Tomb Raider #1 comic review

Available right now in-store and online is the first issue of the new Tomb Raider comic. And all in all, it’s a solid start for a series intended to bridge the gap between the 2013 video game reboot and its top secret next-gen sequel.


Published by Dark Horse, this is the first comic book to centre on globe-trotting, gun-toting archaeologist Lara Croft since the Top Cow series concluded with its fiftieth issue back in 2005. In a coup for the new series, it’s written by Gail Simone, arguably the most important female comic writer of the past decade or so. Simone has won much love from readers and critics for her nuanced treatment of heroines like Batgirl, Wonder Woman and, most recently Red Sonja – rescuing all these icons from vapid sex kittendom. For the record, Simone has ever so briefly touched on Lara Croft before, having scripted the Pre-Teen Raider animated short.

For the first arc of the Tomb Raider comic, Simone is joined by penciller Nicolas Daniel Selma – who also drew the first half of last year’s video game tie-in. Juan Gedeon inks.

Without giving too much away (Alright, it does scream Survivor’s Guilt! on the cover), the first Tomb Raider storyline deals with the aftermath of the disastrous Yamatai expedition. Twenty one year old Lara Croft is having nightmares about the island. So too is her best friend, documentary-maker Samantha Nishamura… although surprisingly it’s Lara who is holding it together while maybe-roommate Sam is in denial about her post-traumatic stress. Later on in Issue #1, Lara rushes to the aid of another expedition survivor whose mind seems to have cracked. Or could their irrational behaviour be justified after all? This is Tomb Raider though – so what do you think?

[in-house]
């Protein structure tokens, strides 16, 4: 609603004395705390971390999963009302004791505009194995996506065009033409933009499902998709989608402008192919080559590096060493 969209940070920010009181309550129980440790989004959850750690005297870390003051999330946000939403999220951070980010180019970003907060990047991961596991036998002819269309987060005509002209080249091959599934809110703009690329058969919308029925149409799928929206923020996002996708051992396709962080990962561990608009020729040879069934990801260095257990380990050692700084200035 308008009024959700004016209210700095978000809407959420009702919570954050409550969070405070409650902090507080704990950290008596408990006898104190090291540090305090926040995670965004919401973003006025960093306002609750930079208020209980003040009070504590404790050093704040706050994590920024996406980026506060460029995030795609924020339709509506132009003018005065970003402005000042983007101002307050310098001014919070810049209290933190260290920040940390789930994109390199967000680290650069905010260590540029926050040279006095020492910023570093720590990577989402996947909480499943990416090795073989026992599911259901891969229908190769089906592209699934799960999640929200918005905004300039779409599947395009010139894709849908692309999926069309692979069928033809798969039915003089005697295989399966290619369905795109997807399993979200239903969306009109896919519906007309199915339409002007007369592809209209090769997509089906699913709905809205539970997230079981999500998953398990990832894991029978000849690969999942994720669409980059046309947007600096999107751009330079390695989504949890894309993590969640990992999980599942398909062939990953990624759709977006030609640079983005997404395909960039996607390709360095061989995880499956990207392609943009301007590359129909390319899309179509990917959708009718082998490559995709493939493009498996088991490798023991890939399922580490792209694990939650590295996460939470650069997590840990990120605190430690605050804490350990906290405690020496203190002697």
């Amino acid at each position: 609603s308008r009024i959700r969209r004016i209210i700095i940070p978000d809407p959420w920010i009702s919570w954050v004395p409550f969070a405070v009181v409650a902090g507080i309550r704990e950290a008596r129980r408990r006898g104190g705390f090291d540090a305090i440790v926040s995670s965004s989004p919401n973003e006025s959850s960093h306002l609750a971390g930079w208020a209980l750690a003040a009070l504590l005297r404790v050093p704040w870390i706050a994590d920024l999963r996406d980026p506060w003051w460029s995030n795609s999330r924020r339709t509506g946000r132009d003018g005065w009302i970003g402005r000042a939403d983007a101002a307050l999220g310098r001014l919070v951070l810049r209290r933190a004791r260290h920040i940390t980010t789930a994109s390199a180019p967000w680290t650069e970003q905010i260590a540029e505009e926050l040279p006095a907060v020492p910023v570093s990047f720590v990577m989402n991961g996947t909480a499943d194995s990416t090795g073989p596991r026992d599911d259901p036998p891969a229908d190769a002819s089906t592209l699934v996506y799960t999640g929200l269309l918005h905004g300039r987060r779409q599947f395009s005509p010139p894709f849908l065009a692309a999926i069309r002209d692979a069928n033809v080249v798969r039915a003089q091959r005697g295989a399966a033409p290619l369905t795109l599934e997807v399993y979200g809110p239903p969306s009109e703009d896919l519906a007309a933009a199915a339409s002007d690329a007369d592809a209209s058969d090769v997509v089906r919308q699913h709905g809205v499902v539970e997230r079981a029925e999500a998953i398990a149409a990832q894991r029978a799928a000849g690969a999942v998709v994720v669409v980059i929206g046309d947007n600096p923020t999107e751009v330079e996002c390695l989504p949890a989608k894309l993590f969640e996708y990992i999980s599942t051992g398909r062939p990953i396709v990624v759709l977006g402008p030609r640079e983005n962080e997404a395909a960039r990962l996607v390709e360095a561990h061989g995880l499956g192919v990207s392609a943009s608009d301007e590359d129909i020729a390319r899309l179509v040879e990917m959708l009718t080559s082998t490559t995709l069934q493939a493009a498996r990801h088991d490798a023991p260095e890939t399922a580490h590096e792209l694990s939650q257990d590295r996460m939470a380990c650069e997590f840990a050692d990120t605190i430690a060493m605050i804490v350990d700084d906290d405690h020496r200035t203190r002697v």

American Simone does alright in terms of inserting British-isms. Soothing cups of tea, Jaffa Cakes and “Bugger!” all make an appearance. This said, my personal highlight of the issue is Lara’s icy interaction with a yokel when she ends up in the arid US Southwest.

Lara may be exceptionally kind-hearted towards her friends but the shy, trusting girl met at the beginning of the 2013 game is definitely in transition. She’s clearly already on track to becoming more like “Classic Lara”, the snarky adventurer of the original Eidos-Core Tomb Raider games – who doesn’t suffer fools at all. In Tomb Raider #1, when her driver dismisses her as a pretty but ill-prepared trust fund baby, Lara is quick to put him in his place. Simone’s Lara isn’t above a little well-timed intimidation, typically in the form of flashing her climbing axe, which seems to have become her new never-leave-home-without-it accessory.



There are a few gripes to be made about the new comic. While his work on globetrotting backgrounds is excellent, and he depicts action crisply and coherently, Selma’s facial expressions can sometimes jar with the moment depicted. For example, after hearing her friend scream herself awake in the middle of the night, why would Lara be grinning over biscuits two panels later?

And that’s another thing: some of the character interactions don’t ring true. Even if Sam didn’t want to talk, surely Lara’s brush with the supernatural (no matter how fleeting to date) would mean she’d push the issue when her companion wakes with a hand-shaped bruise on her forearm? As per the 2013 game, this Lara doesn’t come across as the smartest take on the character. The reader typically connects the dots a lot faster than she ever does. Then again, perhaps I’m expecting too much of the character so early on in her career.



Either way, as of Issue #1, Tomb Raider: The Comic seems to be less about character and more about action. But this, of course, is a complaint that can be made about most mainstream comics of recent years.

Still, I intend to stick along for the ride. Drawing Lara’s adventure out over just 24 pages a month is frustrating, but I want to see if she is finally forced to make the sacrifice that was so frequently mentioned in the 2013 game but which never actually materialised.

Issue #2 of Tomb Raider, subtitled The Four Guardians, is out on 26 March.

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